New plan helps disabled save without penalty

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New plan helps disabled save without penalty

7:34 p.m. PDT July 26, 2016

Individuals with disabilities and their families will no longer have to live in poverty or limit their savings to receive state and federal benefits.

The Oregon 529 Savings Board announced Monday that the Oregon ABLE Savings Plan will launch by the end of 2016.

“Many have needed this for a long time, but it wasn’t in place,” said David Bell, outreach director for Oregon ABLE Savings Plan. “This is an important tool of empowerment.”

For 10 years, disabled Americans have  been fighting for ABLE, the Achieving a Better Life Experience (ABLE) Act.

ABLE is a tax-advantage savings plan that will allow individuals with disabilities and their families to save for disability-related expenses without disqualifying them for state and federal benefits, like Medicaid and Supplemental Security Income (SSI).

Without ABLE, people living with disabilities and their families do not qualify for those benefits when their assets reach $2,000.

Bell said this pertains to all assets, not just cash. For instance, if someone had to purchase an electric wheelchair, they would have significantly less money to save for other necessities.

He said there are many expenses for someone living with disabilities that normal insurance doesn’t cover.

“The freedom to set financial goals and save your own money is so basic,” said Sen. Sara Gelser (D-Corvallis), a sponsor of the legislation that created ABLE, in a statement. “Unfortunately, for too long people with disabilities have been denied that basic opportunity.”

In December of 2014, President Barack Obama signed the ABLE Act into law, giving states the opportunity to create federal tax-advantaged accounts, which would allow people to save for disability-related expenses.

Eight months later, Governor Kate Brown signed Senate Bill 777 into law, directing the Oregon 529 Savings Board to establish an ABLE plan.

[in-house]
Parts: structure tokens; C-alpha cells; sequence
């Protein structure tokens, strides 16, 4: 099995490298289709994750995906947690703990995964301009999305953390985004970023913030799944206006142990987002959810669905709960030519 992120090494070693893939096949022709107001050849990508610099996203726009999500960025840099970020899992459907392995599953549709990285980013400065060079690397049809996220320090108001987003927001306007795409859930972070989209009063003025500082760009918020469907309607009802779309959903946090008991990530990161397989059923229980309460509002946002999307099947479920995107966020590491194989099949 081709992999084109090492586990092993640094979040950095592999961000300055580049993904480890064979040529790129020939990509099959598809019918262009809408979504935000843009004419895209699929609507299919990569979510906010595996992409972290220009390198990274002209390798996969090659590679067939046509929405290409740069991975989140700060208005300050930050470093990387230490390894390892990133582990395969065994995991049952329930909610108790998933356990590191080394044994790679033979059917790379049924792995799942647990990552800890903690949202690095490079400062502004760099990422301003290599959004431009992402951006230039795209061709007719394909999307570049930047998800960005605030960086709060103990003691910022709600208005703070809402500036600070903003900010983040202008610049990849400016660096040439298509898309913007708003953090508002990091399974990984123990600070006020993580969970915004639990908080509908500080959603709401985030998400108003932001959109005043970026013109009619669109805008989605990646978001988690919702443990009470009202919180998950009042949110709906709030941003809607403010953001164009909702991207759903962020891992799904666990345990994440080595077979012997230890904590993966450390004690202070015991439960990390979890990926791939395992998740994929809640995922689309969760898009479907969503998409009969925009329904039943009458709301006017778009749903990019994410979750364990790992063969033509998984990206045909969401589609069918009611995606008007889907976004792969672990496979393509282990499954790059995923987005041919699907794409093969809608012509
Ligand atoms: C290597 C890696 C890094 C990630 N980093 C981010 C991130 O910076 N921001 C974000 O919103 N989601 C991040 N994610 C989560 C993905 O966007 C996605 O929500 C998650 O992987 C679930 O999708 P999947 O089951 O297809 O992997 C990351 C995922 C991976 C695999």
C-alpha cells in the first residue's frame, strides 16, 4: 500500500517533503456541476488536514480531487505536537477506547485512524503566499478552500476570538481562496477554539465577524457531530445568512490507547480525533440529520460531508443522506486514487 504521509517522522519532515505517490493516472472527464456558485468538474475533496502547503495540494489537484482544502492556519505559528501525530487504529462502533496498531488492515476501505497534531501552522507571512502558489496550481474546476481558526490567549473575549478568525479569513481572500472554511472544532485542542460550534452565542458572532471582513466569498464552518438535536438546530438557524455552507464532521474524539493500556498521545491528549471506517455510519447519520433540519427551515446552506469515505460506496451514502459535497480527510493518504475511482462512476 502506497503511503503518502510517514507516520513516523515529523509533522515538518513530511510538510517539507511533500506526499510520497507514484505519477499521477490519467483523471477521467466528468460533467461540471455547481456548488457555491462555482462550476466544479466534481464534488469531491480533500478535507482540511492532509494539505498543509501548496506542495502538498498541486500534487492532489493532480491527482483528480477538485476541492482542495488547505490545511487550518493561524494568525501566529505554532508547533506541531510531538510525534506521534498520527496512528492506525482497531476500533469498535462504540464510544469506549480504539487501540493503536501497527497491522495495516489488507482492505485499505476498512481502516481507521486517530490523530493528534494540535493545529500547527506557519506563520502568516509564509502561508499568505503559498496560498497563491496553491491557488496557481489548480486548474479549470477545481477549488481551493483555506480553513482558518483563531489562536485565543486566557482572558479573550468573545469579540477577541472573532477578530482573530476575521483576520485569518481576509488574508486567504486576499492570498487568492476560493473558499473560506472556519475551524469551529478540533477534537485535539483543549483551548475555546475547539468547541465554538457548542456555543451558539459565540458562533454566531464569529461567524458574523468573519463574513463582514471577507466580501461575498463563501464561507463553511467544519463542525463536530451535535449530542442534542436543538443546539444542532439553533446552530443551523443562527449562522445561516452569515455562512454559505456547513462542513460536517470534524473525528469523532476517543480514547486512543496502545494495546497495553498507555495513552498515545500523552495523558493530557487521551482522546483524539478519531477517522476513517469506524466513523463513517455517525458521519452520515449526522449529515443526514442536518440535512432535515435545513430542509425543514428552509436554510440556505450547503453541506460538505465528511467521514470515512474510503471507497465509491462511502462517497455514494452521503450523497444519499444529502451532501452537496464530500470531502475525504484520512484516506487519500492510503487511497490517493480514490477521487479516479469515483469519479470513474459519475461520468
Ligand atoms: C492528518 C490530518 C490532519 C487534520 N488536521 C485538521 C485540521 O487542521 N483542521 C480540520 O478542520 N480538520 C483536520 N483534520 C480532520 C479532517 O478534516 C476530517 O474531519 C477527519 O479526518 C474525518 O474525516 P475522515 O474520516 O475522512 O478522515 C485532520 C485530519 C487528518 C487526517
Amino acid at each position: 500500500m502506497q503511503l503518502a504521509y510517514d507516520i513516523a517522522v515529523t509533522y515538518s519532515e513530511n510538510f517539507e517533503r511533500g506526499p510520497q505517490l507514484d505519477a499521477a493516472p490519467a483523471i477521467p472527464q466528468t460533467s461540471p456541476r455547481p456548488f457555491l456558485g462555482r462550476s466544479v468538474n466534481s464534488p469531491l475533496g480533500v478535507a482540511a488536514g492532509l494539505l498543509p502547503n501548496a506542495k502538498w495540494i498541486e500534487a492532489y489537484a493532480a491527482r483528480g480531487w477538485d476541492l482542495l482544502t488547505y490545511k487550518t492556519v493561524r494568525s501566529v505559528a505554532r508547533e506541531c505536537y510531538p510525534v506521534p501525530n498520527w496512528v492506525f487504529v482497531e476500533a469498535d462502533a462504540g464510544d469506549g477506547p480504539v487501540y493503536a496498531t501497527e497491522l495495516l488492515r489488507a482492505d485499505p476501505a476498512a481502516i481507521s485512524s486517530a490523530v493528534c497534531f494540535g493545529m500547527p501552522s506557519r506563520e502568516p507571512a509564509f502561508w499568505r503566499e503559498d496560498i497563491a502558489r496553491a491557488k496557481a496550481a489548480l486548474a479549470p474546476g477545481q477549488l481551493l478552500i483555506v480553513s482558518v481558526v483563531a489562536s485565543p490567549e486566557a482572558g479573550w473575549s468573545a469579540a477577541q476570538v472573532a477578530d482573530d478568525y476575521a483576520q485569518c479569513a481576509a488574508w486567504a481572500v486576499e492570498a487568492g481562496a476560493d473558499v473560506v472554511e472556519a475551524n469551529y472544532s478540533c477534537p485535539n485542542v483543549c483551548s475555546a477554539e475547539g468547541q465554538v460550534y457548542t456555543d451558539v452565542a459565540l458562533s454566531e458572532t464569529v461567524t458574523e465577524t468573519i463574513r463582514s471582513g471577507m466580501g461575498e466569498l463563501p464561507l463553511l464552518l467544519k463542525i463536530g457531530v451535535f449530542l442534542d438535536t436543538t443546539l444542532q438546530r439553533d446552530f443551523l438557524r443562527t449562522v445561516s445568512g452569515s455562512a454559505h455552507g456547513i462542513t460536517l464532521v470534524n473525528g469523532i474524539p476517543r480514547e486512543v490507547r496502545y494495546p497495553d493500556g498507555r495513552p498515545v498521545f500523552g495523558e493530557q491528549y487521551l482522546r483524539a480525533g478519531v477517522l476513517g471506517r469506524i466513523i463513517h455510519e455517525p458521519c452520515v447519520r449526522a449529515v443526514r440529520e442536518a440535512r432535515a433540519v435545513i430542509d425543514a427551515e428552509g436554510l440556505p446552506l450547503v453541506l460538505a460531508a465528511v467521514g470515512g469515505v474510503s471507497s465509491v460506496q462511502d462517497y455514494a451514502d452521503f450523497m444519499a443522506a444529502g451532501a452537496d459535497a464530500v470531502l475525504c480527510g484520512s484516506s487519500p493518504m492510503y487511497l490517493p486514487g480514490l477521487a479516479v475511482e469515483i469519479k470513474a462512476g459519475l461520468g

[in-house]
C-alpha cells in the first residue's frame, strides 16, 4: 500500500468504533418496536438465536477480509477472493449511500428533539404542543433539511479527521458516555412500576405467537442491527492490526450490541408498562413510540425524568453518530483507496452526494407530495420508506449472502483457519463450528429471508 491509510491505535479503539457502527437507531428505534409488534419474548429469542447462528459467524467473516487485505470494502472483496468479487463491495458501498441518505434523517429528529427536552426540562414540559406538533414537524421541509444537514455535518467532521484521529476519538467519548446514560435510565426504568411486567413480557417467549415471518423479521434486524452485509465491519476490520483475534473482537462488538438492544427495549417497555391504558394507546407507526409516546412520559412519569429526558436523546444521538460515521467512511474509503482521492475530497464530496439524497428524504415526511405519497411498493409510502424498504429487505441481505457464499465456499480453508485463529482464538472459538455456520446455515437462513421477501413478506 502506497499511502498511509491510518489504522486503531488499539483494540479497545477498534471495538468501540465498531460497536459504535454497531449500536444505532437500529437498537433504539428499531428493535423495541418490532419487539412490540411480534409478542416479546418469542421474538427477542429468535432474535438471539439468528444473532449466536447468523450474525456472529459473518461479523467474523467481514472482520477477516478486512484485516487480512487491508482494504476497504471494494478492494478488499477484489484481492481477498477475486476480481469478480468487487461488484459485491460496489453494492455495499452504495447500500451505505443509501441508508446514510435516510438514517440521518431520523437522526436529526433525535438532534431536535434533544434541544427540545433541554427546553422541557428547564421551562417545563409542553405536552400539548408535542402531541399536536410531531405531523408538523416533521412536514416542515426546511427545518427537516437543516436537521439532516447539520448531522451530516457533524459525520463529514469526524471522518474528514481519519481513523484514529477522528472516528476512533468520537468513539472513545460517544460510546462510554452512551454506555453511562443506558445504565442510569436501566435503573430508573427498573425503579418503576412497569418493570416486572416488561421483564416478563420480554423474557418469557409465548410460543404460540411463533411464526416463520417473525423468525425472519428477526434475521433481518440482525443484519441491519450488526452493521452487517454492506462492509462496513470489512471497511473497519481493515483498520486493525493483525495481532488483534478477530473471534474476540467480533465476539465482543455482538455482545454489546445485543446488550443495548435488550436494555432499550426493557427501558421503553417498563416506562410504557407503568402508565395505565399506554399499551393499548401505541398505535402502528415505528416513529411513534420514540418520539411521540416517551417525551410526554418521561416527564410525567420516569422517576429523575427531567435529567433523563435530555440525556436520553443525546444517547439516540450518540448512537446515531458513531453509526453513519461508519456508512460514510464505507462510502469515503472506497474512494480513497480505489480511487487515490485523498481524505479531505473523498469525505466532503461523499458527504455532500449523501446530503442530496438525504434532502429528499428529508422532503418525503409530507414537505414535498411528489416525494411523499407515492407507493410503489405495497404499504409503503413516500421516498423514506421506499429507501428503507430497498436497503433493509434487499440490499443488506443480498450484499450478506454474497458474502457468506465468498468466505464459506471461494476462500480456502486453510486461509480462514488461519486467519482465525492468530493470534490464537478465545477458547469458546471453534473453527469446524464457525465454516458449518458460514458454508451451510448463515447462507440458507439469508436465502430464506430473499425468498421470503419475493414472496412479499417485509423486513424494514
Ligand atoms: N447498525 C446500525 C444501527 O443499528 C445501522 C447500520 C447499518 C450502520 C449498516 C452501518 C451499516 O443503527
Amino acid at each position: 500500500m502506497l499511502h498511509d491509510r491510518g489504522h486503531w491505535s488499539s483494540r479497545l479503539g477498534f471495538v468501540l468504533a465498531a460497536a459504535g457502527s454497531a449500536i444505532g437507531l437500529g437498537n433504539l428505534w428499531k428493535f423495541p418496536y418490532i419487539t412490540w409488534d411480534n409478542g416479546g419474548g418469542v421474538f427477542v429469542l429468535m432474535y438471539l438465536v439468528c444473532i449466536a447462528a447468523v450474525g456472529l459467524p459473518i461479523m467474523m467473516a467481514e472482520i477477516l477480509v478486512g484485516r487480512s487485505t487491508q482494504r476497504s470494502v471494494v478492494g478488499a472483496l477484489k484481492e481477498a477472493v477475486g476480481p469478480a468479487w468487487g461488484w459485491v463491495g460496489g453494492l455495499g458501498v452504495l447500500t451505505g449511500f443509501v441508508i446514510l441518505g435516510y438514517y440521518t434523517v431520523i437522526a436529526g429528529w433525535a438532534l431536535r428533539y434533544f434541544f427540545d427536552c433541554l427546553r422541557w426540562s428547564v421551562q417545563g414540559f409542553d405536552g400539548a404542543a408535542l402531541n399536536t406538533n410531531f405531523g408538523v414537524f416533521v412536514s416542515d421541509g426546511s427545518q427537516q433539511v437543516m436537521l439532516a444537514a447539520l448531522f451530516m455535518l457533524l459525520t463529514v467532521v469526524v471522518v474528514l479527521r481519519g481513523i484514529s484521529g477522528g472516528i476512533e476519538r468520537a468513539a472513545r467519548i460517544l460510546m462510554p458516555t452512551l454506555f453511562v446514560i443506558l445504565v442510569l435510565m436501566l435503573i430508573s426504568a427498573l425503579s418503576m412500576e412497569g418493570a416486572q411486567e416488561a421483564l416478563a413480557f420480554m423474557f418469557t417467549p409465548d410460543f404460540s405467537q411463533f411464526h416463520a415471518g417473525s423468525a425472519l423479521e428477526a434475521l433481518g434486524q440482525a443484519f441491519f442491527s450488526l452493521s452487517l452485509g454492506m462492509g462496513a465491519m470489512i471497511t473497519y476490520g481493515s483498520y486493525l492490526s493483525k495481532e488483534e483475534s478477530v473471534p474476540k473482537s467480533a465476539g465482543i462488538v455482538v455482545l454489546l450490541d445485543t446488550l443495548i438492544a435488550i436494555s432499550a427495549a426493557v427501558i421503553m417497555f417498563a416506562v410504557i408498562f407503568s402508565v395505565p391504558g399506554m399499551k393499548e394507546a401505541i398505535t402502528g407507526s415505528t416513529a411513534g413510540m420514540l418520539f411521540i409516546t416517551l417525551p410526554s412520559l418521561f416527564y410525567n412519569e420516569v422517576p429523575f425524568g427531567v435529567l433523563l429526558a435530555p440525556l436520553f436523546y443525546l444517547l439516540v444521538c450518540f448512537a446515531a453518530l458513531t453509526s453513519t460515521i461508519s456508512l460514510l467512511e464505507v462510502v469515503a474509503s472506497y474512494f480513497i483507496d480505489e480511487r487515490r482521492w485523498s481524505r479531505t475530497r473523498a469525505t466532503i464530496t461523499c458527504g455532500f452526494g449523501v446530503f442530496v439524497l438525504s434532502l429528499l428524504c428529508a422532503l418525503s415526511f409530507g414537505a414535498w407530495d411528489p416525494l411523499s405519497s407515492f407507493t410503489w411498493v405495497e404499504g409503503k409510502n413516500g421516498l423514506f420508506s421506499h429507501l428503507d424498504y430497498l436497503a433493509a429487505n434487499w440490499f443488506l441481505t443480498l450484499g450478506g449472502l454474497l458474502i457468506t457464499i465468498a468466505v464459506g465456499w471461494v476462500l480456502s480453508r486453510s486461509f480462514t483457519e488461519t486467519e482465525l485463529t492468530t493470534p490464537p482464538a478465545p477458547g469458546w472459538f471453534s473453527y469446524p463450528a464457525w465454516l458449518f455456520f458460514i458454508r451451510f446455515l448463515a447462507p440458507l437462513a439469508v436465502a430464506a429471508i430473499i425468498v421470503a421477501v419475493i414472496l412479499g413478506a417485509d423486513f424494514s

Since then, the network has been working closely with organizations throughout the state to make sure the plan would be uniquely tailored to the needs of people with disabilities.

The announcement to launch the program by the end of the year came after the board selected BNY Mellon as the program manager for the plan.

“Now that a program manager has been chosen, we can focus on working to solidify the plan’s details that will be key to financially empowering people with disabilities,” said Michael Parker, executive director of the Oregon 529 Savings Network.

Parker said the key takeaway he wants those using ABLE to understand is that their benefits will be protected.

“By using an ABLE plan, individuals who depend on these benefits will no longer be forced into poverty in order to continue qualifying for them,” he said

Parker and Bell said families often make sacrifices, like cutting down work hours or withholding money from one child’s account — in order to continue receiving needed coverage.

“This has been so long coming,” Parker said. “We want to make it as user friendly as possible and accessible to as many people as possible.”

Through ABLE, people can set aside money for long-term savings, through several investment options, or for spending, through a secured option. Any earnings in an ABLE account are tax-free if used for qualified expenses, like education, housing, assistive technology, personal support services and other disability-related expenses.

Individuals who have a significant disability diagnosed before the age of 26 are eligible for an account — a federal age limit Bell said was set to lower tax implications. Parker added that advocates will continue to lobby for a raised age limit — such as the age of 46 — to better incorporate veterans who may become disabled during active duty.

Eligibility is based off the Social Security Administration’s definition of disability, which includes people with Down syndrome, autism, cerebral palsy and other intellectual or developmental disabilities.

Additionally, Oregon residents are eligible for a state tax deduction — up to $4,620 for joint tax filers and $2,310 for single filers in 2016 — when contributing to ABLE plans with a beneficiary under the age of 21. Anyone can contribute to an account up to the annual gift tax exclusion of $14,000.

The maximum account balance for ABLE plans is $310,000. However once an account exceeds $100,000 it starts to count against the $2,000 asset limit for SSI.

“We don’t want a limit at all,” Bell said, in reference to the $14,000 limit specifically. “If a family feels they need to put in $50,000, we don’t want to stop them. But right now, this is a great piece of legislation.”

Though Oregon has created its own ABLE plan, many states are choosing not to at this time.

Parker said this may be due to a lack of resources, but since individuals are able to take part in ABLE programs outside their state of residence, it takes the pressure off all states to create a plan.

However, he said Oregon wanted to be a leader and set the bar in helping this community.

“I am really proud of Oregon,” Bell said.

He said he gives “lots of props” to Oregon for investing in the resources and supports these families need.

“We’ll take it, use it, and make it better along the way,” Bell said.

Contact Natalie Pate at npate@StatesmanJournal.com, 503-399-6745 or follow on Twitter @Nataliempate or http://www.Facebook.com/nataliepatejournalist

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